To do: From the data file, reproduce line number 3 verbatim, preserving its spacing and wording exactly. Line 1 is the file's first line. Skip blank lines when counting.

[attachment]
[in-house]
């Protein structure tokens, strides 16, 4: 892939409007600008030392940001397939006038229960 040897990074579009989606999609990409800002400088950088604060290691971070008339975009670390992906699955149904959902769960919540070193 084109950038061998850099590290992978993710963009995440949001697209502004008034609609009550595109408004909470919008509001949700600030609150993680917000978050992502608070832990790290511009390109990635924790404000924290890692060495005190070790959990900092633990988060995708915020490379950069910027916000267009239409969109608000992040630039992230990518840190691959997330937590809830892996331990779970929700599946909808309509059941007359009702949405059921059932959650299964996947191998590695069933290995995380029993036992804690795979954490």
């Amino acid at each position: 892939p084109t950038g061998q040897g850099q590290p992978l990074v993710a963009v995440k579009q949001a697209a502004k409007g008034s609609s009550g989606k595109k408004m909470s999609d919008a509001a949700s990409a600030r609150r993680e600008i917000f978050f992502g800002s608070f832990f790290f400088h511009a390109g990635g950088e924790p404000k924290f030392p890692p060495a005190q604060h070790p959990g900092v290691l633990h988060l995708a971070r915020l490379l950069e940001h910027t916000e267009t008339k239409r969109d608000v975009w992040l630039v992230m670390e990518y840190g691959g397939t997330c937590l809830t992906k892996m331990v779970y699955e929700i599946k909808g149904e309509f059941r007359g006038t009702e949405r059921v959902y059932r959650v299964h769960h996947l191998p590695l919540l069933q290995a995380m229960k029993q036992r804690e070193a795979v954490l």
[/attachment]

């Amino acid at each position: 892939p084109t950038g061998q040897g850099q590290p992978l990074v993710a963009v995440k579009q949001a697209a502004k409007g008034s609609s009550g989606k595109k408004m909470s999609d919008a509001a949700s990409a600030r609150r993680e600008i917000f978050f992502g800002s608070f832990f790290f400088h511009a390109g990635g950088e924790p404000k924290f030392p890692p060495a005190q604060h070790p959990g900092v290691l633990h988060l995708a971070r915020l490379l950069e940001h910027t916000e267009t008339k239409r969109d608000v975009w992040l630039v992230m670390e990518y840190g691959g397939t997330c937590l809830t992906k892996m331990v779970y699955e929700i599946k909808g149904e309509f059941r007359g006038t009702e949405r059921v959902y059932r959650v299964h769960h996947l191998p590695l919540l069933q290995a995380m229960k029993q036992r804690e070193a795979v954490l």